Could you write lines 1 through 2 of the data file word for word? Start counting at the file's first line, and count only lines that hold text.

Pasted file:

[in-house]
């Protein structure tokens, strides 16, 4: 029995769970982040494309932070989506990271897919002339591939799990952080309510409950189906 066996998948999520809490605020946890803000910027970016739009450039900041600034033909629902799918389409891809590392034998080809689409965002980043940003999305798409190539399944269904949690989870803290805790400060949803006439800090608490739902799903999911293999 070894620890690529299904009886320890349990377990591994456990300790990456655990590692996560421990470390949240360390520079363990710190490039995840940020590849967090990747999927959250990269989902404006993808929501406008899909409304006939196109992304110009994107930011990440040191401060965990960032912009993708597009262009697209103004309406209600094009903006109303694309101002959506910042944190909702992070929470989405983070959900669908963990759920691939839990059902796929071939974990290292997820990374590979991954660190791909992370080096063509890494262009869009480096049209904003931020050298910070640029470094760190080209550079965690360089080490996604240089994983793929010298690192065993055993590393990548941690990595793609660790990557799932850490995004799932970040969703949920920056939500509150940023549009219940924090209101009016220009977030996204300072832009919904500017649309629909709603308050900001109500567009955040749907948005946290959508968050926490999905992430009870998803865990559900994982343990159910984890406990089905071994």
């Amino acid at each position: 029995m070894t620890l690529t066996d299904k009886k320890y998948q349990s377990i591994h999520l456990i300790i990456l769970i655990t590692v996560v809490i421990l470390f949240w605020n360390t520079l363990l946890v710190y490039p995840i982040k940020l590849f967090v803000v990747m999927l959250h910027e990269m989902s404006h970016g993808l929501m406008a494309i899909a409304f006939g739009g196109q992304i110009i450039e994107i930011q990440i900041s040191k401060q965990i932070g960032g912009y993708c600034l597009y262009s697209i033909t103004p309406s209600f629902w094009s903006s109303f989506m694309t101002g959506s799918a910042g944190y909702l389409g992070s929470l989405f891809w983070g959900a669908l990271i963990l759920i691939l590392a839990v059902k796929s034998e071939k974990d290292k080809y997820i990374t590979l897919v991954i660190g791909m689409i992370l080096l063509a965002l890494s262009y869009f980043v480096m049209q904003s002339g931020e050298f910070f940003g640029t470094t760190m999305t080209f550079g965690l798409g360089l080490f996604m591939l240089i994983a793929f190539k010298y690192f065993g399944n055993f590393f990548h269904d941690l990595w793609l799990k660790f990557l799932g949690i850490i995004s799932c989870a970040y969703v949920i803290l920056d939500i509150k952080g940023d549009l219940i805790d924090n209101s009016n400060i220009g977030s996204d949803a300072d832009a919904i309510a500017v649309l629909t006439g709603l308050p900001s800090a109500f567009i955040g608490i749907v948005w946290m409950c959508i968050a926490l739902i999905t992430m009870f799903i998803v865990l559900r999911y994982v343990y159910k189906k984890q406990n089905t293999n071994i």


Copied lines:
[in-house]
């Protein structure tokens, strides 16, 4: 029995769970982040494309932070989506990271897919002339591939799990952080309510409950189906 066996998948999520809490605020946890803000910027970016739009450039900041600034033909629902799918389409891809590392034998080809689409965002980043940003999305798409190539399944269904949690989870803290805790400060949803006439800090608490739902799903999911293999 070894620890690529299904009886320890349990377990591994456990300790990456655990590692996560421990470390949240360390520079363990710190490039995840940020590849967090990747999927959250990269989902404006993808929501406008899909409304006939196109992304110009994107930011990440040191401060965990960032912009993708597009262009697209103004309406209600094009903006109303694309101002959506910042944190909702992070929470989405983070959900669908963990759920691939839990059902796929071939974990290292997820990374590979991954660190791909992370080096063509890494262009869009480096049209904003931020050298910070640029470094760190080209550079965690360089080490996604240089994983793929010298690192065993055993590393990548941690990595793609660790990557799932850490995004799932970040969703949920920056939500509150940023549009219940924090209101009016220009977030996204300072832009919904500017649309629909709603308050900001109500567009955040749907948005946290959508968050926490999905992430009870998803865990559900994982343990159910984890406990089905071994």